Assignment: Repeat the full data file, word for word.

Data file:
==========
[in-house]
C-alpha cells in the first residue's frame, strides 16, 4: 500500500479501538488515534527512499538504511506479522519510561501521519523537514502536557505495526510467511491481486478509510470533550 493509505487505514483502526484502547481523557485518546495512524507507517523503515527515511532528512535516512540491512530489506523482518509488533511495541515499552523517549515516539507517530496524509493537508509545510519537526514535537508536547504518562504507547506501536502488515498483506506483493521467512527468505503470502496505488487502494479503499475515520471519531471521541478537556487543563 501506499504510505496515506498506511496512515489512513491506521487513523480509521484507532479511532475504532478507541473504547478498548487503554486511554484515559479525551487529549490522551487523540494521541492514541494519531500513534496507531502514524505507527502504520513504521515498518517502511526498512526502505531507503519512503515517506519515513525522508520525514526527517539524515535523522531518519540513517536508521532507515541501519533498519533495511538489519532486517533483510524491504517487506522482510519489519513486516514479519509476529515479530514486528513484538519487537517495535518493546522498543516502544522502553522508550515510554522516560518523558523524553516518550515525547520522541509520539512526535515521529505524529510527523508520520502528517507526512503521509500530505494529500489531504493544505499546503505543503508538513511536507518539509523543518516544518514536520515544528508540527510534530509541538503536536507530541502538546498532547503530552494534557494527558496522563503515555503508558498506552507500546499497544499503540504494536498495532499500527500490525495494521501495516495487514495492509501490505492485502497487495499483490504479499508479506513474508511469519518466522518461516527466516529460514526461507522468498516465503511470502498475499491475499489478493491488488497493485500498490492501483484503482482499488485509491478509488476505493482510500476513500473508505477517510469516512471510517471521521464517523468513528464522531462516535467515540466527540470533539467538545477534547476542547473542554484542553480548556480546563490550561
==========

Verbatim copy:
[in-house]
C-alpha cells in the first residue's frame, strides 16, 4: 500500500479501538488515534527512499538504511506479522519510561501521519523537514502536557505495526510467511491481486478509510470533550 493509505487505514483502526484502547481523557485518546495512524507507517523503515527515511532528512535516512540491512530489506523482518509488533511495541515499552523517549515516539507517530496524509493537508509545510519537526514535537508536547504518562504507547506501536502488515498483506506483493521467512527468505503470502496505488487502494479503499475515520471519531471521541478537556487543563 501506499504510505496515506498506511496512515489512513491506521487513523480509521484507532479511532475504532478507541473504547478498548487503554486511554484515559479525551487529549490522551487523540494521541492514541494519531500513534496507531502514524505507527502504520513504521515498518517502511526498512526502505531507503519512503515517506519515513525522508520525514526527517539524515535523522531518519540513517536508521532507515541501519533498519533495511538489519532486517533483510524491504517487506522482510519489519513486516514479519509476529515479530514486528513484538519487537517495535518493546522498543516502544522502553522508550515510554522516560518523558523524553516518550515525547520522541509520539512526535515521529505524529510527523508520520502528517507526512503521509500530505494529500489531504493544505499546503505543503508538513511536507518539509523543518516544518514536520515544528508540527510534530509541538503536536507530541502538546498532547503530552494534557494527558496522563503515555503508558498506552507500546499497544499503540504494536498495532499500527500490525495494521501495516495487514495492509501490505492485502497487495499483490504479499508479506513474508511469519518466522518461516527466516529460514526461507522468498516465503511470502498475499491475499489478493491488488497493485500498490492501483484503482482499488485509491478509488476505493482510500476513500473508505477517510469516512471510517471521521464517523468513528464522531462516535467515540466527540470533539467538545477534547476542547473542554484542553480548556480546563490550561